Julian Assange’s Extradition to the US Has Moved Closer

LONDON: Julian Assange’s fight against extradition to the United States has now reached the British home secretary, who will make the ultimate judgment.

The judge in charge of extradition petitions approved the case to be referred to Priti Patel at a hearing at Westminster Magistrates Court on Wednesday.

If Patel approves his extradition, Wikileaks founder Julian Assange is likely to file an appeal with the High Court.

Mr. Assange is sought by the United States for the leaking of documents in 2010 and 2011.

Last month, the Supreme Court found that Mr Assange’s situation did not raise any legal issues about guarantees the US had provided the UK about how he would be treated.

Ms Patel now has to decide if the US’s request for Mr Assange passes the final legal hurdles, which include a commitment not to execute him.

Mark Summers QC, Julian Assange’s counsel, informed Chief Magistrate Paul Goldspring that the home secretary will be receiving “serous submissions” on US sentencing legislation and procedures.

“You, of course, have no option but to send this case to the Secretary of State,” he said.

“It is not for me to raise fresh evidence [at this stage] even though there have been serious developments in this case.”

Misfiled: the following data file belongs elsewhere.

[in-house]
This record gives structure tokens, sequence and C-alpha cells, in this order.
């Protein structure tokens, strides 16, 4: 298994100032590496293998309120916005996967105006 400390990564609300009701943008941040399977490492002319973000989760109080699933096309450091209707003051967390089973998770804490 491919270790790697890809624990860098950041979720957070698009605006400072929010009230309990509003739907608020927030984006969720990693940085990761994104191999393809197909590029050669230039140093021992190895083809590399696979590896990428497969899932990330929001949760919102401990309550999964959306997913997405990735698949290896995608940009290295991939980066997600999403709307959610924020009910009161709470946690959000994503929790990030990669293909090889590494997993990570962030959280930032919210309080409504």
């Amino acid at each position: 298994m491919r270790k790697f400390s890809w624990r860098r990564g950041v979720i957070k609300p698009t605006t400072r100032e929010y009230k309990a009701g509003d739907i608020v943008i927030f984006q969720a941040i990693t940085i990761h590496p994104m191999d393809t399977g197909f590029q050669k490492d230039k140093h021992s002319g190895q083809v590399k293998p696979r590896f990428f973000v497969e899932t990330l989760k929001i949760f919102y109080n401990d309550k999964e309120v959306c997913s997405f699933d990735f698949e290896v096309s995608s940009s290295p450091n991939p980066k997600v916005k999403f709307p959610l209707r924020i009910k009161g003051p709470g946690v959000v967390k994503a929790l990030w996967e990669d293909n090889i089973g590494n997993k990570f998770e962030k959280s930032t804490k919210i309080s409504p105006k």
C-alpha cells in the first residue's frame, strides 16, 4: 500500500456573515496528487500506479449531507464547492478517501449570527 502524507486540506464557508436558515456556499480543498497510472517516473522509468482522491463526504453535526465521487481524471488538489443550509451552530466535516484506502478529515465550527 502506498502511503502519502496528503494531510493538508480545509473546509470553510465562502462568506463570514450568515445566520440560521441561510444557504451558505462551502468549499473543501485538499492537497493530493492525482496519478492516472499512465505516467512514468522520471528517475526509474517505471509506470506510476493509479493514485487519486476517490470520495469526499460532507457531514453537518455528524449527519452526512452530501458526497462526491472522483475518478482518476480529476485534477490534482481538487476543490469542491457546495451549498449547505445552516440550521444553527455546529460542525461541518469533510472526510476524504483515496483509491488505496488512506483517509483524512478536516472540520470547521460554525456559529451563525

During the seven-minute session, Mr Assange spoke briefly via video connection from Belmarsh Prison to confirm his identity and date of birth and to say he knew what was going on.

“I am duty-bound to send your case to the Secretary of State for a decision on whether youdomi will be extradited,” the judge told him.

“You have the right to appeal to the High Court and if you exercise your right to appeal it will not be heard until [Ms Patel] has made her decision.”

Hundreds of protesters gathered outside the court to oppose Mr. Assange’s extradition, holding posters that said “Don’t extradite Assange.”

Since being removed from the Ecuadorian embassy in London in 2019 and arrested by British police when Ecuador withdrew his refuge status, the 50-year-old has remained in prison.

The US Justice Department filed 17 charges against Mr Assange for breaking the Espionage Act in May 2019, while he was serving a prison sentence in the UK for breaching bail, arguing that data obtained by Wikileaks endangered lives.

Mr. Assange’s legal team argued that Wikileaks’ release of confidential information linked to the Iraq and Afghanistan conflicts exposed US malfeasance and was in the public interest.